Parish officials across Louisiana are worried about the financial sustainability of emergency preparedness operations after a big shift in funding for offices.
At issue is a federal grant amounting to $5.4 million. State and local governments had always shared the money, but the Jindal administration now plans to take a bigger slice of the pie.
The Governor’s Office of Homeland Security and Emergency Preparedness, or GOHSEP, took 35 percent of the federal grant last year, allowing parishes to divvy up the remaining $3.4 million. This year, however, GOHSEP plans to take 65 percent, leaving parishes with $1.9 million.
Though only a modest amount, in smaller parishes, the grant dollars supply the bulk of funding. In the Baton Rouge suburb of West Feliciana Parish, for instance, the entire emergency preparedness budget last year came from the federal grant.
Other parish officials say they need the dollars to pay staff and to buy essential supplies such as water and radios.
The local offices coordinate emergency response efforts and disaster planning. They stockpile resources. They help request federal assistance when disaster strikes.
The National Oceanic and Atmospheric Administration’s Climate Prediction Center’s preseason forecast calls for seven to 11 storms this season to become hurricanes.
“All disasters are local. We know our limitations. We know how to fight the battle. GOHSEP is in a support role only,” said retired Lt. Col. Jerry Sneed, deputy mayor for public safety in New Orleans.
GOHSEP initially wanted to take 80 percent of the federal grant. That decision coincided with Gov. Bobby Jindal shrinking the amount of dollars the office gets from the state general fund.
Parish officials complained, resulting in a compromise during the recent legislative session.
Legislators directed parishes and the state to split the $5.4 million grant in half, or $2.7 million each. Jindal vetoed that language, thereby giving $3.5 million to the state and $1.9 million to parishes.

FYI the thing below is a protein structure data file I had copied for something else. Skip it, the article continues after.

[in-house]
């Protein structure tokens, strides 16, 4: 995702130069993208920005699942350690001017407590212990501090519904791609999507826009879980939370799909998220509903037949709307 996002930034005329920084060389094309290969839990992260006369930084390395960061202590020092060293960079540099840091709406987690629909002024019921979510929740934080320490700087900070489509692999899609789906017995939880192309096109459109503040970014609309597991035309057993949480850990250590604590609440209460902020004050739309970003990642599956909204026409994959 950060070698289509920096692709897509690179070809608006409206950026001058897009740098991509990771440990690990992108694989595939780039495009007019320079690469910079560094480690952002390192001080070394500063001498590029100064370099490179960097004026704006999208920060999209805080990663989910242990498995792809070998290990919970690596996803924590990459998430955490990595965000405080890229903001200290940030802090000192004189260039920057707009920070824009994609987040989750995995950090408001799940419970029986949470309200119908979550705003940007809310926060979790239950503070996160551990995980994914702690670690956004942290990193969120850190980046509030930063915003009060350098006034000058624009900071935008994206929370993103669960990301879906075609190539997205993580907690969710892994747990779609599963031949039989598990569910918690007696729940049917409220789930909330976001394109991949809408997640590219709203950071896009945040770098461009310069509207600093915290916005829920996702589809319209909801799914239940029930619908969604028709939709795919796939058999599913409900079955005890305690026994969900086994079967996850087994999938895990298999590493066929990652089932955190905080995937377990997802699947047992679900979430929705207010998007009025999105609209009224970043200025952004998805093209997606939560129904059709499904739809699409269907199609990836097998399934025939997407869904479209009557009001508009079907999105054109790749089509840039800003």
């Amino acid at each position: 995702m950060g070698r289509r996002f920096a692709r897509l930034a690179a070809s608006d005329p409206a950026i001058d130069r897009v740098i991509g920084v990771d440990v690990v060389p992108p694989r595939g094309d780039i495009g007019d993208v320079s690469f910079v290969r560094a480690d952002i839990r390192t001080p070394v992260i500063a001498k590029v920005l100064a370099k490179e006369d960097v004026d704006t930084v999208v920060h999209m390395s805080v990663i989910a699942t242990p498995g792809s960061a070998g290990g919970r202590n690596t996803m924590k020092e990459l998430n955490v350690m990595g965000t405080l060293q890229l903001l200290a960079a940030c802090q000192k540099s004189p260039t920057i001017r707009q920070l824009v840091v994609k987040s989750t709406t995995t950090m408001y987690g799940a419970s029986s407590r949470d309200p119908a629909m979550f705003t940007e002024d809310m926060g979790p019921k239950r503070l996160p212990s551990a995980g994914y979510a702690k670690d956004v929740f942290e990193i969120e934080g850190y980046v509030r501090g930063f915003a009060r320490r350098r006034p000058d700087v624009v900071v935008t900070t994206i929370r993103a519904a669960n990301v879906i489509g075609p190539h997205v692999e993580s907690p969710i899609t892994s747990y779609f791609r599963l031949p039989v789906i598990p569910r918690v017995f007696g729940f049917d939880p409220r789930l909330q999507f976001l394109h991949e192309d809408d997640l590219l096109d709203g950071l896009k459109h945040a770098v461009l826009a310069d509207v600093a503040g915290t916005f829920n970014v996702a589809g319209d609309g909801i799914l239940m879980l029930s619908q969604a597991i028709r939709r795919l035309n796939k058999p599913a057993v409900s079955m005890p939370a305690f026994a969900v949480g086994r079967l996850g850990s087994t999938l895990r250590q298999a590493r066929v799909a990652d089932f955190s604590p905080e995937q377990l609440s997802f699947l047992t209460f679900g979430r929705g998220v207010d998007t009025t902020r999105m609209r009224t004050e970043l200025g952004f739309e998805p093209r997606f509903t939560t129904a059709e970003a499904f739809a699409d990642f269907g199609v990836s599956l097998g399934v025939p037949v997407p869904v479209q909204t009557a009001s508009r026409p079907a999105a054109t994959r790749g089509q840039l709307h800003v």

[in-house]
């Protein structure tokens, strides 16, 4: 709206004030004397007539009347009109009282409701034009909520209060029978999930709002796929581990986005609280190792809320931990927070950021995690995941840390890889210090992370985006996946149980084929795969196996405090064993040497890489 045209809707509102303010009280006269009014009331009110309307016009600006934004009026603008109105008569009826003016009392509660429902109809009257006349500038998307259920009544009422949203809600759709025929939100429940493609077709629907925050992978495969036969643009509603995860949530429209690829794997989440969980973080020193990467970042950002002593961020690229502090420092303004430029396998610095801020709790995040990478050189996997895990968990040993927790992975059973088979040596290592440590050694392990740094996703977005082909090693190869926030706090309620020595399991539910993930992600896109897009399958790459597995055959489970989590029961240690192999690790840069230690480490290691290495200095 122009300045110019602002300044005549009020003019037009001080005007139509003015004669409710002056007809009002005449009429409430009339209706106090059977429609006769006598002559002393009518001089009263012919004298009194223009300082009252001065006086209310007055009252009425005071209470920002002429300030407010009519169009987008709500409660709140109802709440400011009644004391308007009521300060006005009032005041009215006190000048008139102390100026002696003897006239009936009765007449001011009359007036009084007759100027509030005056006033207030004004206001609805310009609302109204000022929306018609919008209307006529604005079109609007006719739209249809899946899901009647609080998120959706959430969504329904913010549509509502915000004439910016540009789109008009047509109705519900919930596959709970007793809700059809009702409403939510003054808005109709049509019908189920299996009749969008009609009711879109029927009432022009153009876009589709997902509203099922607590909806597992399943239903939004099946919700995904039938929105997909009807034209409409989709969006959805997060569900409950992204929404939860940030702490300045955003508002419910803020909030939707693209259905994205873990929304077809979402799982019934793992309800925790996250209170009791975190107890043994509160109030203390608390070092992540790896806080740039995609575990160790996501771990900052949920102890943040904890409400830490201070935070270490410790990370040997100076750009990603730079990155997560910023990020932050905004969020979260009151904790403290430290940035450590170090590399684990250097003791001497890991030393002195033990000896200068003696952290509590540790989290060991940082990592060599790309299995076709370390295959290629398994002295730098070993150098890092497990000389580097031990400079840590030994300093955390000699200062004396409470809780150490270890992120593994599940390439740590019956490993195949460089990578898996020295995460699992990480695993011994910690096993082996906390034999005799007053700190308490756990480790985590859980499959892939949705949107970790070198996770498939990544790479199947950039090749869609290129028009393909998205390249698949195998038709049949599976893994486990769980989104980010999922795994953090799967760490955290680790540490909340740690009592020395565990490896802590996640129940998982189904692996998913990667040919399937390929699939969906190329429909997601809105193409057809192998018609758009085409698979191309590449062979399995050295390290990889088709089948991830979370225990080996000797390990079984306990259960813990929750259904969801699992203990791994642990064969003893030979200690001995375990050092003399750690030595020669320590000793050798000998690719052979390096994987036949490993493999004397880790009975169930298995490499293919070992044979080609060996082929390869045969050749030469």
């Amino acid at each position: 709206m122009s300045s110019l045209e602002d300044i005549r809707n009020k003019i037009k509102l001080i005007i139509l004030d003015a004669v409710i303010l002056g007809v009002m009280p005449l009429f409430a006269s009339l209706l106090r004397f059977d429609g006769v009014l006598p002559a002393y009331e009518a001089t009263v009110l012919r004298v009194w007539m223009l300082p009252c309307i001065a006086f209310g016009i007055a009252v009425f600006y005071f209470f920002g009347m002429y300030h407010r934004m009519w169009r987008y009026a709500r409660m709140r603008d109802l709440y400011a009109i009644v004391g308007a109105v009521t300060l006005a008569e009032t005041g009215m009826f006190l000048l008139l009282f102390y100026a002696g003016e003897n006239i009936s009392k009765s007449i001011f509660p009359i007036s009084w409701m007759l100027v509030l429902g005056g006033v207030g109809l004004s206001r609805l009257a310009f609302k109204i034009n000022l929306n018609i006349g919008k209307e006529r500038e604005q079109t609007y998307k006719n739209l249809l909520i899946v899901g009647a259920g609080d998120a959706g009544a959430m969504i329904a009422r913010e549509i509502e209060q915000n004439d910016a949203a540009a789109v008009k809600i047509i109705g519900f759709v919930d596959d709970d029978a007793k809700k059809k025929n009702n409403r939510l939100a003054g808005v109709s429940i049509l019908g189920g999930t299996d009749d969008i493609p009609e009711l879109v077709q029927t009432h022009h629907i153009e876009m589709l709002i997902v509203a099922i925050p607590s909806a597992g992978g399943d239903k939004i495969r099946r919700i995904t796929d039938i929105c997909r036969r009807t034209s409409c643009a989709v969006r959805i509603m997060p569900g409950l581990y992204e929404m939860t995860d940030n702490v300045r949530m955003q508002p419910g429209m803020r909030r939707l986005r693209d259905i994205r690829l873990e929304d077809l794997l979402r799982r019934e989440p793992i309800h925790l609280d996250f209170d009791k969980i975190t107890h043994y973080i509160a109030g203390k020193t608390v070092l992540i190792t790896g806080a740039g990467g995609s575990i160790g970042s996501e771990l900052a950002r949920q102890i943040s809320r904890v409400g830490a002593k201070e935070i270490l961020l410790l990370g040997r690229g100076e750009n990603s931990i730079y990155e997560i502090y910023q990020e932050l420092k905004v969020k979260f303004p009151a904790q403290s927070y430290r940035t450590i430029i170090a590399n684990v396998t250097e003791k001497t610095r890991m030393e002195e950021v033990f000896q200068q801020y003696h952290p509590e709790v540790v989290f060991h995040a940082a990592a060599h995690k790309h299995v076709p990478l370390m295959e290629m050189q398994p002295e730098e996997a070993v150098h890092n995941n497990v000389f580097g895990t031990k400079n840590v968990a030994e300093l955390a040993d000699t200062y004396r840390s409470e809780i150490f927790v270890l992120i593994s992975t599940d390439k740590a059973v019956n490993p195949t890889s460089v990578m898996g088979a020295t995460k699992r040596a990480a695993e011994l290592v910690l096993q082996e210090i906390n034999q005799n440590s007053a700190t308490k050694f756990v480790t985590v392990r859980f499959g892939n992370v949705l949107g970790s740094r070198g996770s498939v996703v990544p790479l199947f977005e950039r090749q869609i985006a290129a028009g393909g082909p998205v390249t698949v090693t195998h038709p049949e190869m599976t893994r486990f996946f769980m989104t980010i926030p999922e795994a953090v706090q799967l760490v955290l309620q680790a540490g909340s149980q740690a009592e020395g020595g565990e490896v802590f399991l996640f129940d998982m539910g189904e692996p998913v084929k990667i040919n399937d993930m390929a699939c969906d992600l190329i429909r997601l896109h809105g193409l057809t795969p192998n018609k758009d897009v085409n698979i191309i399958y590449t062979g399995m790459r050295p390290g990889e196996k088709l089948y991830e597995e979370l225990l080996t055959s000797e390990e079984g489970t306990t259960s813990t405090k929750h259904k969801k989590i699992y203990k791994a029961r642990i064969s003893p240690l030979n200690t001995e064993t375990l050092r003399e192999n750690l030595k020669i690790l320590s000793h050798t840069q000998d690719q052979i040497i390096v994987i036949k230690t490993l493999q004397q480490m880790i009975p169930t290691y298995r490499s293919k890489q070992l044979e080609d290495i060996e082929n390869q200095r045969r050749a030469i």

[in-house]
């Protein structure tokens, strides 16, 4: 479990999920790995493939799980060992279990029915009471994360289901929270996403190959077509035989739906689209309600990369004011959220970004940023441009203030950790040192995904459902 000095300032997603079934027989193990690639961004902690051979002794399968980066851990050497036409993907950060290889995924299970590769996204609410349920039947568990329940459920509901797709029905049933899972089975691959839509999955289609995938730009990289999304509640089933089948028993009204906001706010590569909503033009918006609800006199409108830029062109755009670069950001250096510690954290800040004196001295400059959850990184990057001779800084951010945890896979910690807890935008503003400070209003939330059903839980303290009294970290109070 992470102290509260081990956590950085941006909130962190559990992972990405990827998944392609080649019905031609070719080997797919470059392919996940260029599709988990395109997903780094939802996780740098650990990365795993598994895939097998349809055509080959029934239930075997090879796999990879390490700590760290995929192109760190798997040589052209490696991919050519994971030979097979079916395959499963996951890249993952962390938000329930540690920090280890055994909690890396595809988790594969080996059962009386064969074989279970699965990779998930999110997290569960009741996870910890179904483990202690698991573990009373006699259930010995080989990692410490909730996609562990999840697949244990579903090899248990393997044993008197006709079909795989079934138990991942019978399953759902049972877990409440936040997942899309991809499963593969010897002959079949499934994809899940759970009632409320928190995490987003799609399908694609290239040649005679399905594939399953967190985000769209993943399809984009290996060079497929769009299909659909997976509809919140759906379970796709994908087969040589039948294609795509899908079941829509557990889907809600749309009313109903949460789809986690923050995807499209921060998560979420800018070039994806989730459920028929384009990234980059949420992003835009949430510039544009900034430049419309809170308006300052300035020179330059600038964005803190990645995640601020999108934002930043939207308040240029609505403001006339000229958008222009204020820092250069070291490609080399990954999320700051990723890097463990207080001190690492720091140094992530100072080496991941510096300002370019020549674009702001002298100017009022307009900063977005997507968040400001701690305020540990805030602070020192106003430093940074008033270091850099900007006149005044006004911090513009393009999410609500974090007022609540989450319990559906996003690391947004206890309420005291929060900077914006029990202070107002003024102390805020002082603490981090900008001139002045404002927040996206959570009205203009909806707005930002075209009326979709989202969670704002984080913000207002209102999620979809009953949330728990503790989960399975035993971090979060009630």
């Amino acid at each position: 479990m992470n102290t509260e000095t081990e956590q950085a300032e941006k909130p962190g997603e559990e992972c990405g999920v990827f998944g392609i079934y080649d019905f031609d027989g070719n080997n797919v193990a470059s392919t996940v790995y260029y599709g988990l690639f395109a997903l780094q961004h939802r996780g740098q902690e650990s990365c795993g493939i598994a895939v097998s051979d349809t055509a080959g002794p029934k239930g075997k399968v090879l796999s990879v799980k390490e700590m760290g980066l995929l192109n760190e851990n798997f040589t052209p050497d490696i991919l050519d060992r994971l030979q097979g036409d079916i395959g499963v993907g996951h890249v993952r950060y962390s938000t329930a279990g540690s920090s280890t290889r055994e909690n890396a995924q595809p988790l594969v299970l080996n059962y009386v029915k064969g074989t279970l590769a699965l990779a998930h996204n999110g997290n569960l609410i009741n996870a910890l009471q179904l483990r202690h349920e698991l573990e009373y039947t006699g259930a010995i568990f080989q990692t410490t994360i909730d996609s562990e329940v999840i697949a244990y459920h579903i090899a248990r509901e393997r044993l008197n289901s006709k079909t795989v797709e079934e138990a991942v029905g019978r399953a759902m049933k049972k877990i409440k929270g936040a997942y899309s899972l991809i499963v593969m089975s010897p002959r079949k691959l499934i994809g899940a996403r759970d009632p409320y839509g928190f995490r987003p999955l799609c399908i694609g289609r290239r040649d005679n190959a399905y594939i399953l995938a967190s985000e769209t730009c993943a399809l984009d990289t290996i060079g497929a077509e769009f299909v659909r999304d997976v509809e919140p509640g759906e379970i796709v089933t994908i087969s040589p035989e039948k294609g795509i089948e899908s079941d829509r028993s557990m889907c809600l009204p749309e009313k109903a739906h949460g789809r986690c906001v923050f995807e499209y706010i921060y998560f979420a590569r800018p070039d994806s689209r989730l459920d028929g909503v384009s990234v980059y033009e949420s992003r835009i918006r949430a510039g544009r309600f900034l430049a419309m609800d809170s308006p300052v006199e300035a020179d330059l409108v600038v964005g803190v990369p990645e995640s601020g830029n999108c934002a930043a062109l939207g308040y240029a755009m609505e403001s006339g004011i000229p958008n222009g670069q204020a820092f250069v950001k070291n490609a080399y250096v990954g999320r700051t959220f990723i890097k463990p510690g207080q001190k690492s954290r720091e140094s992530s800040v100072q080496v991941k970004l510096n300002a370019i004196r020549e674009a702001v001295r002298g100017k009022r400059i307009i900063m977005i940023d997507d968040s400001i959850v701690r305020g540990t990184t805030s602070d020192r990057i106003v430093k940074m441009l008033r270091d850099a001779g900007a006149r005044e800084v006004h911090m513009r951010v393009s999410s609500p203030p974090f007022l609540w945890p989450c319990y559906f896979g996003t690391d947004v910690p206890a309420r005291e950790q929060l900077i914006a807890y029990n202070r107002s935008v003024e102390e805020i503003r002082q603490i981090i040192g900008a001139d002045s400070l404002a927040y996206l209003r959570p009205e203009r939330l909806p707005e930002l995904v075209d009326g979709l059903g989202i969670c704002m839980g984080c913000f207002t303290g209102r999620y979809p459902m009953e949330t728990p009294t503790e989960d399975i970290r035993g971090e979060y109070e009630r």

“That really cuts the heart out of emergency preparedness at the local level,” said Tommy Boyett, emergency management director of West Feliciana Parish.
Boyett said he will struggle to keep his office open despite problems with Mississippi River flooding and the presence of a nuclear plant. “At some point in time, it may have to resort back to a part-time office, and that’s not good,” he said.
Sneed wrote the governor’s homeland security director, Kevin Davis, in March asking him to reconsider the decision and seek input from those affected.
Homeland security or emergency management directors in St. Bernard, Plaquemines and Jefferson parishes cosigned the letter.
At the time, the state wanted to take 80 percent of the grant — news Davis delivered in an email instead of bringing it up at a meeting with local officials, Sneed said.
Sneed said parishes got more than 60 percent of the grant in previous years. He said Orleans Parish’s portion in the state fiscal year that starts next week will drop from $154,000 to $64,000.
Sneed said his office also works special events and is called upon during heavy rainstorms. “We’re more than just the hurricane. But with an active hurricane season, we are very, very worried,” he said.
In a prepared statement, Davis said local governments need to set priorities and fund critical needs.
Davis, the former St. Tammany Parish president, is in his second year as director of GOHSEP.
“Parishes can use this funding in their communities for emergency response as they see fit, and GOHSEP is committed to continual support of local governments before, after and during a time of crisis. That support includes disaster preparation and response training, regional emergency coordination and distribution of resources during and after an emergency,” he said.
Davis said the grant only materializes after the state matches 50 percent of the funds.
Mark Harrell, who worked for GOHSEP before becoming director of the Livingston Parish Office of Emergency Preparedness, said a lot of parishes will not make it without additional funding.
He said Livingston’s portion will drop from $75,000 to $38,000.